Outschool, newly profitable, raises a $45M Series B for virtual small group classesSeptember 20, 2020
Outschool, which started in 2015 as a platform for homeschooled students to bolster their extracurricular activities, has dramatically widened its customer base since the coronavirus pandemic began.The platform saw its total addressable market increase dramatically as students left campus to abide by COVID regulations instituted by the CDC.
Suddenly, live, small-group online learning classes became a necessity for students. Outschool’s services, which range from engineering lessons through Lego challenges to Spanish teaching by Taylor Swift songs, are now high in demand.
“When the CDC warned that school closures may be required, they talked about ‘internet-based tele-schooling,’” co-founder Amir Nathoo said. “We realized they meant classes over video chat, which is exactly what we offer.”
From August 2019 to August 2020, the online educational class service saw a more than 2,000% increase in bookings. But the surge isn’t just a crop of free users piling atop the platform. Outschool’s sales this year are around $54 million, compared to $6.5 million the year prior. It turned its first profit as a result of the COVID-19 crisis, and is making more than $100 million in annual run rate.
While the profitability and growth could be a signal of the COVID-19 era, today Outschool got a vote of confidence that it isn’t just a pandemic-era boom. Today, Jennifer Carolan of Reach Capital announced at TechCrunch Disrupt that Outschool has raised a $45 million Series B round, bringing its total known capital to $55 million (see the full panel on Extra Crunch below).
The round was led by Lightspeed Venture Partners, with participation from Reach Capital, Union Square Ventures, SV Angel, FundersClub, Y Combinator and others.
The cash gives Outschool the chance to grow its 60-person staff, which started at 25 people this year.
Founder Amir Nathoo was programming computer games from the age of five. So when it came to starting his own company, creating a platform that helped other kids do the same felt right.
In 2015, Nathoo grabbed Mikhail Seregine, who helped build Amazon Mechanical Turk and Google Consumer Surveys, and Nick Grandy, a product manager at Clever, another edtech company and YC alum. The trio drummed up a way to help students access experiences they don’t get in school.
To gauge interest, the company tried in-person classes in the SF Bay area, online content and tested across hundreds of families. Finally, they started working with homeschoolers as an early adopter audience, all to see if people would pay for non-traditional educational experiences.
“Homeschooling was interesting to us because we believed that if some new approach is going to change our education system radically for the better, it was likely that it would start outside the existing system,” Nathoo said.
He added that he observed that the homeschooling community had more flexibility around self-directed extracurricular activities. Plus, those families had a bigger stake in finding live, small-group instruction, to embed in days. The idea landed them a spot in Y Combinator in 2016, and, upon graduation, a $1.4 million seed round led by Collab+Sesame.
“We’d all been on group video calls with work, but we hadn’t seen this format of learning in K12 before,” he said. Outschool began rolling out live, interactive classes in small groups. It took off quickly. Sales grew from $500,000 in 2017 to over $6 million in 2019.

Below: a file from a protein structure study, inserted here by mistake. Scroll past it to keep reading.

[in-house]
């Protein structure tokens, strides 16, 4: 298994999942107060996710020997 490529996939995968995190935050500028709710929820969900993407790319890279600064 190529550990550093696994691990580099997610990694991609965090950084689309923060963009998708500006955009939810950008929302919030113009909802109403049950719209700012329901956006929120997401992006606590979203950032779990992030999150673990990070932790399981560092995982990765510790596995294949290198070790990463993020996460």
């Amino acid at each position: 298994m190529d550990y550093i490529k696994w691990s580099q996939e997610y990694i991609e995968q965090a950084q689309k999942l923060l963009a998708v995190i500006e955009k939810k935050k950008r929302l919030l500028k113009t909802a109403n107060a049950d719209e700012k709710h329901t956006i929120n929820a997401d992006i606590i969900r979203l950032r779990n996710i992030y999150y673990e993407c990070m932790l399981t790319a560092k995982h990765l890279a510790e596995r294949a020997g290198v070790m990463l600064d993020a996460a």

The strategy gave Outschool an opportunity to raise a Series A from Reach Capital, an edtech-focused venture capital fund, in May 2019. They began thinking outwards, past homeschooling families: what if a family with a kid in school wants extra activities, snuck in afterschool, on weekends or on holidays?
Today feels remarkably different for the startup, and edtech more broadly. Nathoo says that 87% of parents who purchase classes on Outschool have kids in school. The growth of Outschool’s total addressable market comes with a new set of challenges and goals.
When the pandemic started, Outschool had 1,000 teachers on its platform. Now, its marketplace hosts 10,000 teachers, all of whom have to get screened.
“That has been a big challenge,” he said. “We aren’t an open marketplace, so we had to rapidly scale our supply and quality team within our organization.” While that back-end work is time-consuming and challenging, the NPS score from students has remained high, Nathoo noted.
Outschool has a number of competitors in the live learning space. Juni Learning, for example, sells live small-group classes on coding and science. The company raised $7.5 million, led by Forerunner Ventures, and has around $10 million in ARR. Note earlier that Outschool is at $100 million in ARR.
“We provide a much broader range of learning options than Juni, which is focused just on coding classes,” Nathoo said. Outschool currently lists more than 50,000 classes on its website.
Varsity Tutors is another Outschool competitor, which is more similar to Outschool. Varsity Tutors sells online tutoring and large-group classes in core subjects such as Math and English. Nathoo says that Outschool’s differentiation remains in its focus of small-group teaching and a variety of topics.
As for what’s ahead for Outschool, Nathoo flirts with the idea of contradiction: what if the platform goes in schools?
“When I think about our strategy going forward, I think of new types of classes, international embedding and embedding ourselves back into school,” he said.
Outschool might use its growing consumer business as an engine to get into school districts, which are notoriously difficult to land deals with due to small budgets. But, to Nathoo, it’s important to get into schools to increase access to learning.
“Our vision is to build a global education community that supplements local school,” he said.
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